Onions are a staple ingredient of Indian cooking, especially in the north of the country. The crop has been severely affected by unseasonably heavy rain in western regions, and the yield in one area alone was thought to be down by around 16%. The problem is likely to have been exacerbated further by wheeler-dealer traders upping prices to cash in on the shortage.
It appears for now that the Government is doing its best to cool prices, with Mr Singh today slashing import duties for the root vegetable, after having banned onion exports last week. It is already thought to have been buying back onions it recently exported to neighbouring Pakistan – no doubt at an elevated price. That’s got to sting a little.
It’s little surprise that Mr Singh and his government is in a hurry to fix things – a dramatic rise in the price of onions in 1998 is credited with determining the outcome of an election in Delhi, where the Hindu nationalist Bharatiya Janata Party (BJP) were ousted.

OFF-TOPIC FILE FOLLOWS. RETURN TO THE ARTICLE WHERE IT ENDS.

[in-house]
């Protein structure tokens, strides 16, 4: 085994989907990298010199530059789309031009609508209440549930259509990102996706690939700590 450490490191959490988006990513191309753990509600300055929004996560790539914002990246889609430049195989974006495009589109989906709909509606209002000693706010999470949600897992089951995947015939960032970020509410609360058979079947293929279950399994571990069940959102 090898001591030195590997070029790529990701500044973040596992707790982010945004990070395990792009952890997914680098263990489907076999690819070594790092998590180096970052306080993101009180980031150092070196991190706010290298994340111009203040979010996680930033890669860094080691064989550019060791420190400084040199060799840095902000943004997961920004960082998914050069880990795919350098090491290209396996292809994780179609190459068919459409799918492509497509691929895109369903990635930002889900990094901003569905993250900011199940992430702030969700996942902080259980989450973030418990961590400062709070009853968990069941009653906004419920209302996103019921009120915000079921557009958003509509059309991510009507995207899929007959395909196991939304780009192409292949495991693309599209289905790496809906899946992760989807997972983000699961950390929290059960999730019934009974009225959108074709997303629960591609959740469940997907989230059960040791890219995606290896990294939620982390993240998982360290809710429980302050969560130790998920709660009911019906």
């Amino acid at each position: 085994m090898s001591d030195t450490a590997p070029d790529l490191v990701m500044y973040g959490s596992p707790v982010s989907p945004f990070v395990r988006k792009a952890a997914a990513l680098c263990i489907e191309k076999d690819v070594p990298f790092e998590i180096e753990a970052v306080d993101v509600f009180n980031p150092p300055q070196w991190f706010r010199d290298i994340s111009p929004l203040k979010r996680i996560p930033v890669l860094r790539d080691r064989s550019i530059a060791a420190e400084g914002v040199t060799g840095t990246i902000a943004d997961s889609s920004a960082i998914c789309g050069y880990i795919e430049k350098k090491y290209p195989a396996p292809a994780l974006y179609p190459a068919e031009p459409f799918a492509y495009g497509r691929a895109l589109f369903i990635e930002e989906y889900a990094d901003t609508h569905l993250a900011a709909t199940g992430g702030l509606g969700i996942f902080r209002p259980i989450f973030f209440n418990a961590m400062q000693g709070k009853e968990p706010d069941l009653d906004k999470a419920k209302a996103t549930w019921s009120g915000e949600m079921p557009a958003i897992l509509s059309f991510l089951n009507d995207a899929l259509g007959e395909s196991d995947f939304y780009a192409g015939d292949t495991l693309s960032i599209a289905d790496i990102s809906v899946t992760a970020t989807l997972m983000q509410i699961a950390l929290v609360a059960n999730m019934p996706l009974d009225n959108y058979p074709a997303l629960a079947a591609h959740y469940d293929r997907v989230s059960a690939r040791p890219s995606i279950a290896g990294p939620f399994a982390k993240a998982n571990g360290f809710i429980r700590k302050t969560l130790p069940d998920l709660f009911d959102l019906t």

What’s more, it comes at an already-dicey time for the Congress-led administration, which found itself in hot water after it was discovered that mobile phone licences were sold for a fraction of their value, costing the government up to $39bn in lost revenue. Earlier this week, 20,000 members of the BJP held a rally in protest against the alleged corruption, and more are planned in the forthcoming weeks.
And even if the spike in onion prices doesn’t last, it may not be the end of Mr Singh’s agricultural angst, as predictions of further food price hikes due to this year’s late rains, continue to, er, reign. Plenty more tears to come then…